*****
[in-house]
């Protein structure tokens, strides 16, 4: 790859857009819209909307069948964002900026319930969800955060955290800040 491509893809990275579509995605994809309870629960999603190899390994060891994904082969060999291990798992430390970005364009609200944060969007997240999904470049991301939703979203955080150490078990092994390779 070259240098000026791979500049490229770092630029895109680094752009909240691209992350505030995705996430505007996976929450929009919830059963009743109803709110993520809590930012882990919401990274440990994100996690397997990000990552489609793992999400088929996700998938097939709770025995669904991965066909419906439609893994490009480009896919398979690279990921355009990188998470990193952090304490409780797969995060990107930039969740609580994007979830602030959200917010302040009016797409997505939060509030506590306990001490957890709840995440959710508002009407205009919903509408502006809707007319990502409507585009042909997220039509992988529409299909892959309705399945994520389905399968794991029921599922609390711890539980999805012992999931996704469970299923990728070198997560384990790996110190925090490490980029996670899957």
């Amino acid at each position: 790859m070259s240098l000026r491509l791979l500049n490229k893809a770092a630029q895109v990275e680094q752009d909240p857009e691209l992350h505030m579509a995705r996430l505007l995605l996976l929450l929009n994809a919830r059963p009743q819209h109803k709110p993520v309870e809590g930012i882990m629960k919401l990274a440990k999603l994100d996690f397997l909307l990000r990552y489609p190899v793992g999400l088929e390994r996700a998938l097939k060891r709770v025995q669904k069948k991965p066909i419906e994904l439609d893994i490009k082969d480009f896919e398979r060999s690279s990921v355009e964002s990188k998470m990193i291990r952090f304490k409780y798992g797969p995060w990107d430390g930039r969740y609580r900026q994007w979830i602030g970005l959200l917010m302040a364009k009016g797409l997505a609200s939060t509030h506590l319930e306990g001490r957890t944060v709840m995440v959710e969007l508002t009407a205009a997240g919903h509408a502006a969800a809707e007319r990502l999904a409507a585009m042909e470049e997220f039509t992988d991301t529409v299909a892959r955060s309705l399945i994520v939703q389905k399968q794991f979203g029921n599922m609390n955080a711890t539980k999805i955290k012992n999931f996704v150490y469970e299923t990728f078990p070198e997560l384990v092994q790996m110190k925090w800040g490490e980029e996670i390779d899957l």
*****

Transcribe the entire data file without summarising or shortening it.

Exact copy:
[in-house]
């Protein structure tokens, strides 16, 4: 790859857009819209909307069948964002900026319930969800955060955290800040 491509893809990275579509995605994809309870629960999603190899390994060891994904082969060999291990798992430390970005364009609200944060969007997240999904470049991301939703979203955080150490078990092994390779 070259240098000026791979500049490229770092630029895109680094752009909240691209992350505030995705996430505007996976929450929009919830059963009743109803709110993520809590930012882990919401990274440990994100996690397997990000990552489609793992999400088929996700998938097939709770025995669904991965066909419906439609893994490009480009896919398979690279990921355009990188998470990193952090304490409780797969995060990107930039969740609580994007979830602030959200917010302040009016797409997505939060509030506590306990001490957890709840995440959710508002009407205009919903509408502006809707007319990502409507585009042909997220039509992988529409299909892959309705399945994520389905399968794991029921599922609390711890539980999805012992999931996704469970299923990728070198997560384990790996110190925090490490980029996670899957």
């Amino acid at each position: 790859m070259s240098l000026r491509l791979l500049n490229k893809a770092a630029q895109v990275e680094q752009d909240p857009e691209l992350h505030m579509a995705r996430l505007l995605l996976l929450l929009n994809a919830r059963p009743q819209h109803k709110p993520v309870e809590g930012i882990m629960k919401l990274a440990k999603l994100d996690f397997l909307l990000r990552y489609p190899v793992g999400l088929e390994r996700a998938l097939k060891r709770v025995q669904k069948k991965p066909i419906e994904l439609d893994i490009k082969d480009f896919e398979r060999s690279s990921v355009e964002s990188k998470m990193i291990r952090f304490k409780y798992g797969p995060w990107d430390g930039r969740y609580r900026q994007w979830i602030g970005l959200l917010m302040a364009k009016g797409l997505a609200s939060t509030h506590l319930e306990g001490r957890t944060v709840m995440v959710e969007l508002t009407a205009a997240g919903h509408a502006a969800a809707e007319r990502l999904a409507a585009m042909e470049e997220f039509t992988d991301t529409v299909a892959r955060s309705l399945i994520v939703q389905k399968q794991f979203g029921n599922m609390n955080a711890t539980k999805i955290k012992n999931f996704v150490y469970e299923t990728f078990p070198e997560l384990v092994q790996m110190k925090w800040g490490e980029e996670i390779d899957l």